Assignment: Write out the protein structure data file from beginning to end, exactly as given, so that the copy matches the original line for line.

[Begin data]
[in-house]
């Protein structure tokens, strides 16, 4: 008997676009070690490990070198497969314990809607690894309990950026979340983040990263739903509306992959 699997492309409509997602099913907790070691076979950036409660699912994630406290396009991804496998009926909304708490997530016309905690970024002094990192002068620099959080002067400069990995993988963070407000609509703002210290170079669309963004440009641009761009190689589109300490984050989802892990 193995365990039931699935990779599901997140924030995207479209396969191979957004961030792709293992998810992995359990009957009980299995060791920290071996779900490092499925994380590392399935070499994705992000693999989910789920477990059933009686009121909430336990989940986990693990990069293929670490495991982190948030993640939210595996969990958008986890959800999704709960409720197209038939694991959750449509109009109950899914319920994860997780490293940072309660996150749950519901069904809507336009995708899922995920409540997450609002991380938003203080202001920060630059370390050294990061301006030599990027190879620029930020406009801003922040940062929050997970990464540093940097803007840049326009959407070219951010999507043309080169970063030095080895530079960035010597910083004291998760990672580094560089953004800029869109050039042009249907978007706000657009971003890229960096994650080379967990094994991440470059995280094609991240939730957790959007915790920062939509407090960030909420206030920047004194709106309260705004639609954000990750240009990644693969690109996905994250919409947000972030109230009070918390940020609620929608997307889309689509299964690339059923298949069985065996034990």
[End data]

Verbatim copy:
[in-house]
């Protein structure tokens, strides 16, 4: 008997676009070690490990070198497969314990809607690894309990950026979340983040990263739903509306992959 699997492309409509997602099913907790070691076979950036409660699912994630406290396009991804496998009926909304708490997530016309905690970024002094990192002068620099959080002067400069990995993988963070407000609509703002210290170079669309963004440009641009761009190689589109300490984050989802892990 193995365990039931699935990779599901997140924030995207479209396969191979957004961030792709293992998810992995359990009957009980299995060791920290071996779900490092499925994380590392399935070499994705992000693999989910789920477990059933009686009121909430336990989940986990693990990069293929670490495991982190948030993640939210595996969990958008986890959800999704709960409720197209038939694991959750449509109009109950899914319920994860997780490293940072309660996150749950519901069904809507336009995708899922995920409540997450609002991380938003203080202001920060630059370390050294990061301006030599990027190879620029930020406009801003922040940062929050997970990464540093940097803007840049326009959407070219951010999507043309080169970063030095080895530079960035010597910083004291998760990672580094560089953004800029869109050039042009249907978007706000657009971003890229960096994650080379967990094994991440470059995280094609991240939730957790959007915790920062939509407090960030909420206030920047004194709106309260705004639609954000990750240009990644693969690109996905994250919409947000972030109230009070918390940020609620929608997307889309689509299964690339059923298949069985065996034990």